Mikill Pane and Rizzle Kicks
Cambridge Corn Exchange – 20th Nov 2012
Mikill Pane showed tonight that, although obviously a talented rapper, he still manages to hold down that effortlessly edgy London style of a fresh-off-the-streets artist that has not yet been molded by corporate media.
With the lighthearted, catchy tone of his raps, he appears to be the definition of “chilled out” – one of those laid-back guys who emanate a casual confidence because you can just tell they don’t take anything too seriously. This might be reflected a bit too much on stage however in his offhand comments between songs, which may have been interpreted as either highly offensive to the dozens of parents supervising their children (as the majority of the audience was surprisingly young) – or alternatively hilarious.
Between renditions, he would drop comments like “if you’re not dancing, you’d better be disabled” or suggest parents to take their child outside “for a cigarette or a drink at the bar” to protect them from hearing the profanities of his music.
Although perhaps he lacked the polish of a more experienced stage performer, his accented jokes along with the thick-rimmed glasses and casual beanie gave him a sense of authentic raw charm. He skillfully varied the pace of his performance from lively and energetic (coaxing the audience to join in with songs) to enjoyably relaxed and comfortable, with Summer In The City as a particularly catchy highlight.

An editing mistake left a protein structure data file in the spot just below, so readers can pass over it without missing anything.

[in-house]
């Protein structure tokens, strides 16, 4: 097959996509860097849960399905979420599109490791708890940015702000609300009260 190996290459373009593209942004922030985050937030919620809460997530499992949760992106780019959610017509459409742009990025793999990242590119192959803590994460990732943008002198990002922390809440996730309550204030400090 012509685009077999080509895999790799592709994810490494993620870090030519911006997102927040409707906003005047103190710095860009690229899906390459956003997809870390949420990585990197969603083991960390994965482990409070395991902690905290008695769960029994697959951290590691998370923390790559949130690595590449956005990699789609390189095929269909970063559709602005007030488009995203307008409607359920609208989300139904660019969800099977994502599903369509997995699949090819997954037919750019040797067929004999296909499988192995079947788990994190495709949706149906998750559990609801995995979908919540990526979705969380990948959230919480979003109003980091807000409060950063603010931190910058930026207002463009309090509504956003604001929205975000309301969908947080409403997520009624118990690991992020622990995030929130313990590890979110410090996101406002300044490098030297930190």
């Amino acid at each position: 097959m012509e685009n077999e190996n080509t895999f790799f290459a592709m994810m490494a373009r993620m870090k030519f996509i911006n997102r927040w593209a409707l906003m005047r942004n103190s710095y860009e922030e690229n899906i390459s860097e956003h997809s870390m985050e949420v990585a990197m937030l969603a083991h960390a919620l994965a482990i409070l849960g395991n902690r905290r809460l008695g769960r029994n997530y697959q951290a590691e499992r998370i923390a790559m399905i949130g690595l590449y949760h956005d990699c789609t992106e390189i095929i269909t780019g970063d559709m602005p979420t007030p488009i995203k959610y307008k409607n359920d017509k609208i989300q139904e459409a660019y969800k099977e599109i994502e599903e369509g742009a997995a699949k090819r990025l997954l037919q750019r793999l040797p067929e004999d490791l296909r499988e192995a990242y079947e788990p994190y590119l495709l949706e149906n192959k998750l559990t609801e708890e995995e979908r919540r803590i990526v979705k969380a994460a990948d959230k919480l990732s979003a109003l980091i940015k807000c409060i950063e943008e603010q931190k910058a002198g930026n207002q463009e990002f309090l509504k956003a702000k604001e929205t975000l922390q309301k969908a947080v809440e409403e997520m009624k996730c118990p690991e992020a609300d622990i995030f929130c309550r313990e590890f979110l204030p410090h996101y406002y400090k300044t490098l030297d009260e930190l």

Following straight after was Rizzle Kicks, which to the delight of their 12-16 year old demographic, had a much more significant stage presence in terms of energy and visual entertainment.
The duo balanced each other well in terms of physical performance, with one always playing an instrument or dancing as the other sung or encouraged the audience to join in. There was a prolific amount of audience interaction egged on by Jordan Stevens (the rapper half of Rizzle Kicks) which I personally found grew a little tiring probably due to being over age 16, but obviously pleased the screaming masses of preteen girls present. A particular highlight was “The Traveller’s Chant”, where Harley Alexander-Sule (the singer half) exemplified his melodic and soothing voice – which contrasted nicely with Jordan’s energetic rapping.
However, the duo had their band to thank immensely as the instrumental section played a huge part in enhancing the performance – Rizzle Kicks sounded decent when performing a capella, but as soon as the trumpets and drums etc. joined in, their effect was instantly magnified.
Although sometimes Rizzle Kicks lacked musical skill in terms of vocal precision, it was overall a very entertaining gig as their upbeat, catchy songs provided lots of movement, dancing and audience participation.